Summary: Science Talk is a weekly science audio show covering the latest in the world of science and technology. Join Steve Mirsky each week as he explores cutting-edge breakthroughs and controversial issues with leading scientists and journalists. He is also an articles editor and columnist at Scientific American magazine. His column, "Antigravity," is one of science writing's great humor venues. Also check our daily podcast from Scientific American : "60-Second Science." To view all of our archived podcasts please go to www.scientificamerican.com/podcast
Carin Bondar talks about her new book Wild Sex, which covers the strange, surreal and sometimes scary sex lives of our animal cousins.
David Epstein talks about his 2013 bestseller The Sports Gene: Inside the Science of Extraordinary Athletic Performance and his recent Scientific American article "Magic Blood and Carbon-Fiber Legs at the Brave New Olympics".
Each summer, the National Center for Science Education organizes a boat trip down the Colorado River through the Grand Canyon to bring visitors face to wall-face with striking examples of geologic and evolutionary processes.
Best-selling science writer Mary Roach talks about her latest book Grunt: The Curious Science of Humans at War.
Kenneth Catania of Vanderbilt University talks to Cynthia Graber about electric eel research that led him to accept 19th-century naturalist Alexander von Humboldt's account of electric eels attacking horses.
Wildlife Conservation Society researcher Ullas Karanth talks about his July, 2016, Scientific American article on state-of-the-art techniques for tracking tigers and estimating their populations and habitat health.
Caltech’s Kip Thorne and Ronald Drever and MIT’s Rainer Weiss were the founders of the LIGO experiment that detected gravitational waves. They were just awarded the Kavli Prize in Astrophysics and two of them spoke with Scientific American 's Clara Moskowitz about LIGO and the public's reaction.
Scientific American 's energy and environment editor, David Biello, met with Bill Gates on February 22 to discuss tackling carbon emissions while at the same time making necessary energy available to ever more of the globe’s growing population.
Scientific American editors Mark Fischetti, Dina Maron and Seth Fletcher talk about the info they picked up at the just-concluded annual meeting of the American Association for the Advancement of Science in Washington, D.C. Subjects covered include gravitational waves, whether there's really a war on science, the growing concern over Zika virus, sea level rise and advances in artificial intelligence.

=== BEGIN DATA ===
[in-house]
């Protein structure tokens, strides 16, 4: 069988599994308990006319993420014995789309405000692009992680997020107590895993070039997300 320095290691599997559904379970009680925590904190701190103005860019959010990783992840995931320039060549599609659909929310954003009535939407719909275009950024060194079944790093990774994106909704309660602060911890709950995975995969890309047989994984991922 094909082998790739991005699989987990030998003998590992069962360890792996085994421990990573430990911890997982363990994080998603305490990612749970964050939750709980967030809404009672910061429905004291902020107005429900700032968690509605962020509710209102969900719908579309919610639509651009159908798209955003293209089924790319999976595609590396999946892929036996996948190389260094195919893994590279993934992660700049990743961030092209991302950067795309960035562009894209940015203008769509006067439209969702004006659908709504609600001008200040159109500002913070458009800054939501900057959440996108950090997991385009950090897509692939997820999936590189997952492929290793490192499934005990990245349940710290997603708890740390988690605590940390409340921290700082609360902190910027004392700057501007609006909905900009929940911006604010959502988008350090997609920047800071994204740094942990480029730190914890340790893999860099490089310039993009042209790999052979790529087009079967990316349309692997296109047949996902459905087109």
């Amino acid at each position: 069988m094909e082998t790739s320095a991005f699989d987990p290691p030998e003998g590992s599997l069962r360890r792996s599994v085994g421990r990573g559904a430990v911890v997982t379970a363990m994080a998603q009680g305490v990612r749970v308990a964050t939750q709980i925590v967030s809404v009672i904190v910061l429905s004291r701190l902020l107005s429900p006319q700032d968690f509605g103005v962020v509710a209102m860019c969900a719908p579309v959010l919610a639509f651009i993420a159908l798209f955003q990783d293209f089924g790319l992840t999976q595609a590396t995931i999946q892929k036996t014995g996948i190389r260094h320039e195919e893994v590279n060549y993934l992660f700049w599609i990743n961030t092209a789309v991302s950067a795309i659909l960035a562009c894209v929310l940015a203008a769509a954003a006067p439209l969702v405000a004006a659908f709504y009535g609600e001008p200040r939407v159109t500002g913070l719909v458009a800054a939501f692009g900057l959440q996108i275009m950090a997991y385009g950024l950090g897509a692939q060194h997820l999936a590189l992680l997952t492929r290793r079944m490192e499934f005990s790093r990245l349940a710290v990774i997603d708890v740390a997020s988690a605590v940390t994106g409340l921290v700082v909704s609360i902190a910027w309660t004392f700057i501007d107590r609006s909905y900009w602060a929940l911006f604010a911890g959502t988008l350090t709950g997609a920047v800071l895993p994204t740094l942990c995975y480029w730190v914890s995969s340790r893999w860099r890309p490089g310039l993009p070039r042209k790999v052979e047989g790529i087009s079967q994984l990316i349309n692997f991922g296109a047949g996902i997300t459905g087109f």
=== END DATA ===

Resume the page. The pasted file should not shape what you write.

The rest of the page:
The University of Cambridge's Piers Mitchell, author of the 2015 book Sanitation, Latrines and Intestinal Parasites in Past Populations, talks about the counterintuitive findings in his recent paper in the journal Parasitology titled "Human parasites in the Roman World: health consequences of conquering an empire."
Evolutionary biologist Nicholas Matzke talks about the Kitzmiller v. Dover evolution trial on the 10th anniversary of the decision. He advised the plaintiffs while working for the National Center for Science Education. He also discusses the continuing post- Dover attempts to get creationist narratives taught in public school science classrooms.
Ken Perlin, a New York University computer science professor and virtual reality pioneer, talks with Scientific American tech editor Larry Greenemeier about the state of virtual reality , its history and where it's heading
Science journalist and equestrian Wendy Williams talks about her new book The Horse: The Epic History of Our Noble Companion
Harvey Mudd College math professor Arthur Benjamin talks about his new book The Magic of Math: Solving for x and Figuring Out Why
Stephen Hoover, CEO of Xerox’s Palo Alto Research Center, talks with Scientific American tech editor Larry Greenemeier about the revolution underway in machine learning, in which the machine eventually programs itself